"Bare Bones" History of the March Meet
By: Jim Davis


In evolutionary terms what we call Drag Racing today is really a hybrid resulting from a cross between two other forms of racing, dry lakes racing and illegal street racing. In the years immediately following WW II a relatively small group of racers from Bakersfield started a car club know as the Bakersfield Coupe and Roadster Club so that they could be sanctioned by the Southern California Timing Association and race competitively on the dry lakes of Southern California. However, the lure of Drag Racing was growing, not only in Southern California and Bakersfield, but across the entire country. So, in 1948 the Bakersfield Coupe and Roadster Club, changed their name to The Smokers and Drag Racing became their primary focus. Drag Racing had it's formal beginning in Bakersfield in 1951 when The Smokers held their first drag race on an abandoned airstrip owned by the Kern County Land Company. That event, more successful than they ever imagined, laid the foundation for what was to become one of the truly legendary events in all of Drag Racing, the March Meet.

With illegal street racing becoming an increasing problem nationwide, The Smokers were able to secure a permanent arrangement with the Kern County Director of Airports to lease the current site of Famoso Raceway. At one time that site had been an auxiliary airfield used during WW II. Between 1954 and 1958 The Smokers had fairly good success, both monetarily and in gaining a reputation. Then came the breakthrough!

By 1958 an East Coast racer, Don Garlits, had built quite a reputation for himself. West Coast racers were skeptical about his reported ET's and speeds, and were more that ready to take on this Easterner and find out if he was for real. In 1959 The Smokers offered to pay Garlits to come and race the California boys. That was the birth of the first United States Fuel and Gas Championships. Although the meet received very little publicity, except for word of mouth, it drew thousands of spectators and hundreds of competitors. Although Garlits did not win that race (Art Chrisman in the Hustler did) he went on to win two others that same month and returned to Florida letting the California boys understand that he was for real.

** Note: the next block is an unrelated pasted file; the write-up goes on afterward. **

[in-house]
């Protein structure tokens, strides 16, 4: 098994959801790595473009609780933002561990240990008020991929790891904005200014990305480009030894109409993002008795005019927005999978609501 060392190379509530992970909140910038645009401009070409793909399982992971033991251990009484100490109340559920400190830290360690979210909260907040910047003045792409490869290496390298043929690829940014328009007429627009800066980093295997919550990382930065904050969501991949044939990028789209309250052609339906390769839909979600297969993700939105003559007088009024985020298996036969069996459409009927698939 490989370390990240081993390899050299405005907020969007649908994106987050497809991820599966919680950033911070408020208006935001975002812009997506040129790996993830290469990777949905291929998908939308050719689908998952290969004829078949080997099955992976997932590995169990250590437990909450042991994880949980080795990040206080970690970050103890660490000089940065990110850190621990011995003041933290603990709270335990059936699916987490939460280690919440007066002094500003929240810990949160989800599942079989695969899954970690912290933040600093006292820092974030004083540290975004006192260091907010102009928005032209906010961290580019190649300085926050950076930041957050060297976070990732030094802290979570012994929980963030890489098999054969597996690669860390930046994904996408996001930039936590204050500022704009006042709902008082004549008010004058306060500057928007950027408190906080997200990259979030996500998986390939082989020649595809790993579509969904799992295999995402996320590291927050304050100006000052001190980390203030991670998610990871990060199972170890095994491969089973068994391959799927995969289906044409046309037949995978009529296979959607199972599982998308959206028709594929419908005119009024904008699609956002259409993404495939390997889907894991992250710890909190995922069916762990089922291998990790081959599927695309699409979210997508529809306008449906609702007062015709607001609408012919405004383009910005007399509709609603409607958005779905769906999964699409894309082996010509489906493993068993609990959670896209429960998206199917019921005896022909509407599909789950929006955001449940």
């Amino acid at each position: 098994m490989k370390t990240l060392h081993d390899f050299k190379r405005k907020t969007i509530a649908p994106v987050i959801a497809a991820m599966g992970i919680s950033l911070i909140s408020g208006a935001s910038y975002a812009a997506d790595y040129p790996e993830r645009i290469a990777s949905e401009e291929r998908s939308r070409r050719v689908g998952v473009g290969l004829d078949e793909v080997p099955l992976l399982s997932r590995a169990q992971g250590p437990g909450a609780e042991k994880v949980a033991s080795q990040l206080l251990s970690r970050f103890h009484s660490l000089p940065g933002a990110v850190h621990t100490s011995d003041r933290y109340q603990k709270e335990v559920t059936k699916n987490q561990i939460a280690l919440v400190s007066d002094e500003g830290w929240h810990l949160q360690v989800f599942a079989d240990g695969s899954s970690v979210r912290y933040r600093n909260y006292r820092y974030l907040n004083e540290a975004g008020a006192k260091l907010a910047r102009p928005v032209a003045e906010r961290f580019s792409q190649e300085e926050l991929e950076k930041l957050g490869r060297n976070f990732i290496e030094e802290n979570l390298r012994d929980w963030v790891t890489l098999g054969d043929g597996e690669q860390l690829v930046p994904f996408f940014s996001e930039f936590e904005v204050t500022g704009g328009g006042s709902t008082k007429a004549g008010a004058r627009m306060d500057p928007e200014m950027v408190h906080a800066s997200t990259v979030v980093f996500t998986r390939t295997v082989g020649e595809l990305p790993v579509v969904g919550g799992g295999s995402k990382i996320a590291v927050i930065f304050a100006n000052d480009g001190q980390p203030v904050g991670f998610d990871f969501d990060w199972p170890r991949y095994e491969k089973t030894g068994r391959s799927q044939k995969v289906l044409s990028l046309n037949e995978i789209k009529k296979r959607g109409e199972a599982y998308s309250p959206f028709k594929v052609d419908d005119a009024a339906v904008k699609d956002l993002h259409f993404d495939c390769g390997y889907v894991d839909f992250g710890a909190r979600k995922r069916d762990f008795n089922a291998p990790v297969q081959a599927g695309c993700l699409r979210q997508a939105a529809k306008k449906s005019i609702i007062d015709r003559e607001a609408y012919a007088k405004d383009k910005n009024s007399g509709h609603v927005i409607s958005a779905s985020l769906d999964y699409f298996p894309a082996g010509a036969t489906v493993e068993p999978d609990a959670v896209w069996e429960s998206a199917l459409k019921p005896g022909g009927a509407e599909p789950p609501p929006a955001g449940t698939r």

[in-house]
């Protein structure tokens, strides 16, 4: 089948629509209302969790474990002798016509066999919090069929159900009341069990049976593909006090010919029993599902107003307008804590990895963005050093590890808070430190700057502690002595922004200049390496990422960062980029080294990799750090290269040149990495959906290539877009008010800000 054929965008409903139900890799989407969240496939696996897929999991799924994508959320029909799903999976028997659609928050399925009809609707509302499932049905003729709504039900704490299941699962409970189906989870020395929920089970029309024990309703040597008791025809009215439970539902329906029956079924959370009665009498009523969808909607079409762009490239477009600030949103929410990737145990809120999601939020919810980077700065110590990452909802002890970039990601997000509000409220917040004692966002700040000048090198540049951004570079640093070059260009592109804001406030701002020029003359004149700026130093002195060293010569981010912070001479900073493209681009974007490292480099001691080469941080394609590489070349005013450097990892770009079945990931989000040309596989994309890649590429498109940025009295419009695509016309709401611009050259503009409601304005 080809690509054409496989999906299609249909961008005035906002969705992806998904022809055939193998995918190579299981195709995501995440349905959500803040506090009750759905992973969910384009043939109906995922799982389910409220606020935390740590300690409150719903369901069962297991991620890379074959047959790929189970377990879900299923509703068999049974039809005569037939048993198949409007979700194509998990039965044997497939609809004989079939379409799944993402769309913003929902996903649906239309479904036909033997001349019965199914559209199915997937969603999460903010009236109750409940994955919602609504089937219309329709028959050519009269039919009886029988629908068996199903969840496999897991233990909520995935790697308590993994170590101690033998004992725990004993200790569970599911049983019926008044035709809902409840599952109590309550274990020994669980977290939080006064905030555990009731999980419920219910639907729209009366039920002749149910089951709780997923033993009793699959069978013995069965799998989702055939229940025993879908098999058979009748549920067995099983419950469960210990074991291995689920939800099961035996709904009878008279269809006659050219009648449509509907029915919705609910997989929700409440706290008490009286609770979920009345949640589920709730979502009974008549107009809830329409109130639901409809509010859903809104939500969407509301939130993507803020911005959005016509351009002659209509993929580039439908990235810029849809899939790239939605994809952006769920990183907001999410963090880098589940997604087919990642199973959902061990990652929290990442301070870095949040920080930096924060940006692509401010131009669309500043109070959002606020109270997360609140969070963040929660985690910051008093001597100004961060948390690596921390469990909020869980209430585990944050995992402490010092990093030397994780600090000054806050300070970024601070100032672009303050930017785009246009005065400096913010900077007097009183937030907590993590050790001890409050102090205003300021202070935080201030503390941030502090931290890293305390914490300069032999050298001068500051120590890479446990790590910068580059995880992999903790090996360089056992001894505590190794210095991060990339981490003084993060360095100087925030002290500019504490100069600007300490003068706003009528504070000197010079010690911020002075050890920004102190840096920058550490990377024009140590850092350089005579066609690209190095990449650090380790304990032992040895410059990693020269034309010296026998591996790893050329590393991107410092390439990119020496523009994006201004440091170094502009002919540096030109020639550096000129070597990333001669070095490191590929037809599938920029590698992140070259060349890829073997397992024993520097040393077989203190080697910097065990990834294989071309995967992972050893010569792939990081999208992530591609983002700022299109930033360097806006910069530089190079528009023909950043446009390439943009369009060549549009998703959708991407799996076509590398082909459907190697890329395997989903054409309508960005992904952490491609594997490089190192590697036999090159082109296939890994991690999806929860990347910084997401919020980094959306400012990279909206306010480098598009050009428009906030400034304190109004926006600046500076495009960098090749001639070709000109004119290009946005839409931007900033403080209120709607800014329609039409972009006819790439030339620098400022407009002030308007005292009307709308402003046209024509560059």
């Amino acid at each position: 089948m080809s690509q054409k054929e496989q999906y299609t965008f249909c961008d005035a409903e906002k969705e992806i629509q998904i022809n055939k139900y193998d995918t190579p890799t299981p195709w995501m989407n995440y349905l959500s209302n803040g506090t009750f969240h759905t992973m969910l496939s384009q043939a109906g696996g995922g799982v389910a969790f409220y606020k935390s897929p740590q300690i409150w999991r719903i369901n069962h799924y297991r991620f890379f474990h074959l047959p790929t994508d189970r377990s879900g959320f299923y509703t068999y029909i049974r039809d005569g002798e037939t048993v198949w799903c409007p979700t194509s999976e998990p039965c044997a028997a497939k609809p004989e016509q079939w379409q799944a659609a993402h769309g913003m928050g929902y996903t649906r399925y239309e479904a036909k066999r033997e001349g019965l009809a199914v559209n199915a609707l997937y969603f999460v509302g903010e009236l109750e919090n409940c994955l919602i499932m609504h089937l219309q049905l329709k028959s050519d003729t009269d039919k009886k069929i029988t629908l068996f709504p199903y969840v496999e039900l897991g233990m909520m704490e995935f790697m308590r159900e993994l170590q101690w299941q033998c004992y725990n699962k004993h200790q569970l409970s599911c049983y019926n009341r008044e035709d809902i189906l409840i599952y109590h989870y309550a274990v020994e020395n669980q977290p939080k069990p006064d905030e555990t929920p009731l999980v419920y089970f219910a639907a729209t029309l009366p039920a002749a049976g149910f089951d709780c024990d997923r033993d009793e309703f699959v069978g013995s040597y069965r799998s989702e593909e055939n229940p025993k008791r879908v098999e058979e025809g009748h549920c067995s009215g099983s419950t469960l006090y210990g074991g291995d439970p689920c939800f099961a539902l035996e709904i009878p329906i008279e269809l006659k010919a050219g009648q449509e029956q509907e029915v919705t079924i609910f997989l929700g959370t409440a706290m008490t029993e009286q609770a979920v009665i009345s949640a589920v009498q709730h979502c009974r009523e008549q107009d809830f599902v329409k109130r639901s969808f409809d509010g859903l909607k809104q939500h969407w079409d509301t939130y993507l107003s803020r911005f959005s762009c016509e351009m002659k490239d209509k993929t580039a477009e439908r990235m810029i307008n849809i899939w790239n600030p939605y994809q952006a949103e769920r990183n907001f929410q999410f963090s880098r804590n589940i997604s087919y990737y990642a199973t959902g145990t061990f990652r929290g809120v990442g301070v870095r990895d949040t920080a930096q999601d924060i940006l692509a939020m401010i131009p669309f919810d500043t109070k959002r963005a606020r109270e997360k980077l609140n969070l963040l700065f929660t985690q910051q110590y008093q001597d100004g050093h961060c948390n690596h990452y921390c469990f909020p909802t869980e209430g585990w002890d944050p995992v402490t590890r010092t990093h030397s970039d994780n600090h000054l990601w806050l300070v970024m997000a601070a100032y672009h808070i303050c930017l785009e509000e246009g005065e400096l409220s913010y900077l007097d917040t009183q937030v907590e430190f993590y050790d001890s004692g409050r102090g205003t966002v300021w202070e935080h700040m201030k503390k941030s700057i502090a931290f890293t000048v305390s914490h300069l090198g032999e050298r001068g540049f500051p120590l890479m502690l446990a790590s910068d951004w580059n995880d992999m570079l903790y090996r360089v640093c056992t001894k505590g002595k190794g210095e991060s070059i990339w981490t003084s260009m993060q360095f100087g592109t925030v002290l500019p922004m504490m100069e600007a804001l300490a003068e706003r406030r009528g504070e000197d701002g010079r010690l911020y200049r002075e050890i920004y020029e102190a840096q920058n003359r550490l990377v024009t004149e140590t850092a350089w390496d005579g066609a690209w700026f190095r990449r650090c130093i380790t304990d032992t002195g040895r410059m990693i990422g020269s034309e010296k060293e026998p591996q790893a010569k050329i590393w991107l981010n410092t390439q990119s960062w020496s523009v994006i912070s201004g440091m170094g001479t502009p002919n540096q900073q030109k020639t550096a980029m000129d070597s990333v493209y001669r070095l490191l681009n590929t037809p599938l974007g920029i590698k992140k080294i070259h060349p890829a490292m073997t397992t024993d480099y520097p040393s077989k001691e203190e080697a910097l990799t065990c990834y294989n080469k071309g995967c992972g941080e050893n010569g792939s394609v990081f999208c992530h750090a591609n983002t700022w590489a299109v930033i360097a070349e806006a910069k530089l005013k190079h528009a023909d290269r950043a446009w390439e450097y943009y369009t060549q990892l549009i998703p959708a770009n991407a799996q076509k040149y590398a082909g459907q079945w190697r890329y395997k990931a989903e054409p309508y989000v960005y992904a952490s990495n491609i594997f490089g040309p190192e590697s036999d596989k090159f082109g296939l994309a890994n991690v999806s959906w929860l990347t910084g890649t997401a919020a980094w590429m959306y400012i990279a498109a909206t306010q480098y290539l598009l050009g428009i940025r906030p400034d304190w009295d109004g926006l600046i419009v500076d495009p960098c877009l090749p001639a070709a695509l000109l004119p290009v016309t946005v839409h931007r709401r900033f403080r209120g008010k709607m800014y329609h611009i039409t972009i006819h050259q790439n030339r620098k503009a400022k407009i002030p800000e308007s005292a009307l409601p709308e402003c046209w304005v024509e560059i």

The Smokers ran the U.S. Fuel and Gas Championships until 1965, when they disbanded and sold their name Smokers, Inc. to an eastern promoter named Gil Kohn. In 1969 Kohn moved the U.S. Fuel and Gas Championships to Long Island New York and the event in Bakersfield became officially know at the March Meet. From 1967 until 1988 the March Meet was run under the direction of various individuals including Ernie Hashim, Milton Weller, Jack Williams and Marvin Miller.

In 1994 The Goodguys Rod and Custom Association started the Vintage racing Association and reinstated the March Meet. In 2007 the Bowser family in conjunction with the NHRA Motorsports Museum took control of the event and look forward to many more anniversaries. The March Meet is the premier racing event in all of Nostalgia Drag Racing. The annual three-day event still draws thousands of fans from all over the U.S. and hundreds of racers with pre 1972 style race cars. By being there you become a part of Drag Racing History! In the world of front motor dragsters only one other event rivals the March Meet, and that event is The California Hot Rod Reunion.


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